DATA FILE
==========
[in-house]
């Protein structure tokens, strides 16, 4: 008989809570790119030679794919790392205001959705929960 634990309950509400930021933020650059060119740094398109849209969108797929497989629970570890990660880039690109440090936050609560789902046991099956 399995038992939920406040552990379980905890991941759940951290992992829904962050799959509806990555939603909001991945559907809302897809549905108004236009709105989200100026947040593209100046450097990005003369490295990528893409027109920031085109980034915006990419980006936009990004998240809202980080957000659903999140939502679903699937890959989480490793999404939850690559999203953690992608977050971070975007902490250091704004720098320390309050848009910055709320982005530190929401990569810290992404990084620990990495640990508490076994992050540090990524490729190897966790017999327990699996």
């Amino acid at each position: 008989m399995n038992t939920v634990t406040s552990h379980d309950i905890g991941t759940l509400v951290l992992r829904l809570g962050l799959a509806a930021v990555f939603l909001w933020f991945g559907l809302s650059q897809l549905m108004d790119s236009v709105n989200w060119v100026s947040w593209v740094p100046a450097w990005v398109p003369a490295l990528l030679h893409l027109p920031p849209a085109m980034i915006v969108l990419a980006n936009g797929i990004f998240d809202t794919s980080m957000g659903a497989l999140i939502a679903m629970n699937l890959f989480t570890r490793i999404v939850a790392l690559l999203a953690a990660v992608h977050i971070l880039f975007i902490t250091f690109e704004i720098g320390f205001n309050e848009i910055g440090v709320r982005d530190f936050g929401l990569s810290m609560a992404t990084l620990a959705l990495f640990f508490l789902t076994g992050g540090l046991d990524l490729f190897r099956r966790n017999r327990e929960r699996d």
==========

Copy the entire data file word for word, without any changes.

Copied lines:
[in-house]
């Protein structure tokens, strides 16, 4: 008989809570790119030679794919790392205001959705929960 634990309950509400930021933020650059060119740094398109849209969108797929497989629970570890990660880039690109440090936050609560789902046991099956 399995038992939920406040552990379980905890991941759940951290992992829904962050799959509806990555939603909001991945559907809302897809549905108004236009709105989200100026947040593209100046450097990005003369490295990528893409027109920031085109980034915006990419980006936009990004998240809202980080957000659903999140939502679903699937890959989480490793999404939850690559999203953690992608977050971070975007902490250091704004720098320390309050848009910055709320982005530190929401990569810290992404990084620990990495640990508490076994992050540090990524490729190897966790017999327990699996």
């Amino acid at each position: 008989m399995n038992t939920v634990t406040s552990h379980d309950i905890g991941t759940l509400v951290l992992r829904l809570g962050l799959a509806a930021v990555f939603l909001w933020f991945g559907l809302s650059q897809l549905m108004d790119s236009v709105n989200w060119v100026s947040w593209v740094p100046a450097w990005v398109p003369a490295l990528l030679h893409l027109p920031p849209a085109m980034i915006v969108l990419a980006n936009g797929i990004f998240d809202t794919s980080m957000g659903a497989l999140i939502a679903m629970n699937l890959f989480t570890r490793i999404v939850a790392l690559l999203a953690a990660v992608h977050i971070l880039f975007i902490t250091f690109e704004i720098g320390f205001n309050e848009i910055g440090v709320r982005d530190f936050g929401l990569s810290m609560a992404t990084l620990a959705l990495f640990f508490l789902t076994g992050g540090l046991d990524l490729f190897r099956r966790n017999r327990e929960r699996d």